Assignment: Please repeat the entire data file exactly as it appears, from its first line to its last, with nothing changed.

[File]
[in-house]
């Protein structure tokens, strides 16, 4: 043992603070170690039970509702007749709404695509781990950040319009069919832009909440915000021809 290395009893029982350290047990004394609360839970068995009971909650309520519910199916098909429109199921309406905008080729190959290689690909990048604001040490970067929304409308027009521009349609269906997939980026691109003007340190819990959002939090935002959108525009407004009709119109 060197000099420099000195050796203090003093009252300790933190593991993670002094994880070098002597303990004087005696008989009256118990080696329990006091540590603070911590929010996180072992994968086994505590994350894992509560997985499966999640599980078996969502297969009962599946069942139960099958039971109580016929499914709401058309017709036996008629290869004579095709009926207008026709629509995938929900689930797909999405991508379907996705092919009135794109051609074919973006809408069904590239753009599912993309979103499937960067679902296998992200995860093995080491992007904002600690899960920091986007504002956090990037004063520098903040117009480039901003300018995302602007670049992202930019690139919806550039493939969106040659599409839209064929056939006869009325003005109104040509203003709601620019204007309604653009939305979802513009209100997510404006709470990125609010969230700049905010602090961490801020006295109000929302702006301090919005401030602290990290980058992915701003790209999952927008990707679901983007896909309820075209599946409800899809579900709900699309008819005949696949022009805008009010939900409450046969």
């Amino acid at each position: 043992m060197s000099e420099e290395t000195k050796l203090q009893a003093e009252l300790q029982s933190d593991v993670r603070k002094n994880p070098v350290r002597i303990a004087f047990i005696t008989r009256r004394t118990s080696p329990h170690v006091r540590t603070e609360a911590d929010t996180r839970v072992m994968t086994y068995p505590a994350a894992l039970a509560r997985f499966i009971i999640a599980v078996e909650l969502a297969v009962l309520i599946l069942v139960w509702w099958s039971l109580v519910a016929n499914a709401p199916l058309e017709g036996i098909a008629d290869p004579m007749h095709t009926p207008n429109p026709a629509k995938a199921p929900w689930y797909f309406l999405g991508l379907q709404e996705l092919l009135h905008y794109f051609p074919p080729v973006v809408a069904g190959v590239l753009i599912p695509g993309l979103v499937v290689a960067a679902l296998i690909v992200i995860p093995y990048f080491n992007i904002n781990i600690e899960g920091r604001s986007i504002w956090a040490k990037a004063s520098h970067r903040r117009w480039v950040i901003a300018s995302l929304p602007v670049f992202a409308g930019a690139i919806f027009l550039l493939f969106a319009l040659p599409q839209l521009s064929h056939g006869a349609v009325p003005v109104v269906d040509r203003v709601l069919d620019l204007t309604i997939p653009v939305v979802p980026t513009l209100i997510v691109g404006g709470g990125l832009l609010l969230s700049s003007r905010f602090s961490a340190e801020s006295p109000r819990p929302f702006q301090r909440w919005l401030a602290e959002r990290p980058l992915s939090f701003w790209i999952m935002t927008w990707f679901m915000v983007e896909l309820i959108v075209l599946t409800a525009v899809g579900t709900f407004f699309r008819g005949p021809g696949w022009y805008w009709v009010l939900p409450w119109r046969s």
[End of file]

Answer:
[in-house]
């Protein structure tokens, strides 16, 4: 043992603070170690039970509702007749709404695509781990950040319009069919832009909440915000021809 290395009893029982350290047990004394609360839970068995009971909650309520519910199916098909429109199921309406905008080729190959290689690909990048604001040490970067929304409308027009521009349609269906997939980026691109003007340190819990959002939090935002959108525009407004009709119109 060197000099420099000195050796203090003093009252300790933190593991993670002094994880070098002597303990004087005696008989009256118990080696329990006091540590603070911590929010996180072992994968086994505590994350894992509560997985499966999640599980078996969502297969009962599946069942139960099958039971109580016929499914709401058309017709036996008629290869004579095709009926207008026709629509995938929900689930797909999405991508379907996705092919009135794109051609074919973006809408069904590239753009599912993309979103499937960067679902296998992200995860093995080491992007904002600690899960920091986007504002956090990037004063520098903040117009480039901003300018995302602007670049992202930019690139919806550039493939969106040659599409839209064929056939006869009325003005109104040509203003709601620019204007309604653009939305979802513009209100997510404006709470990125609010969230700049905010602090961490801020006295109000929302702006301090919005401030602290990290980058992915701003790209999952927008990707679901983007896909309820075209599946409800899809579900709900699309008819005949696949022009805008009010939900409450046969």
């Amino acid at each position: 043992m060197s000099e420099e290395t000195k050796l203090q009893a003093e009252l300790q029982s933190d593991v993670r603070k002094n994880p070098v350290r002597i303990a004087f047990i005696t008989r009256r004394t118990s080696p329990h170690v006091r540590t603070e609360a911590d929010t996180r839970v072992m994968t086994y068995p505590a994350a894992l039970a509560r997985f499966i009971i999640a599980v078996e909650l969502a297969v009962l309520i599946l069942v139960w509702w099958s039971l109580v519910a016929n499914a709401p199916l058309e017709g036996i098909a008629d290869p004579m007749h095709t009926p207008n429109p026709a629509k995938a199921p929900w689930y797909f309406l999405g991508l379907q709404e996705l092919l009135h905008y794109f051609p074919p080729v973006v809408a069904g190959v590239l753009i599912p695509g993309l979103v499937v290689a960067a679902l296998i690909v992200i995860p093995y990048f080491n992007i904002n781990i600690e899960g920091r604001s986007i504002w956090a040490k990037a004063s520098h970067r903040r117009w480039v950040i901003a300018s995302l929304p602007v670049f992202a409308g930019a690139i919806f027009l550039l493939f969106a319009l040659p599409q839209l521009s064929h056939g006869a349609v009325p003005v109104v269906d040509r203003v709601l069919d620019l204007t309604i997939p653009v939305v979802p980026t513009l209100i997510v691109g404006g709470g990125l832009l609010l969230s700049s003007r905010f602090s961490a340190e801020s006295p109000r819990p929302f702006q301090r909440w919005l401030a602290e959002r990290p980058l992915s939090f701003w790209i999952m935002t927008w990707f679901m915000v983007e896909l309820i959108v075209l599946t409800a525009v899809g579900t709900f407004f699309r008819g005949p021809g696949w022009y805008w009709v009010l939900p409450w119109r046969s």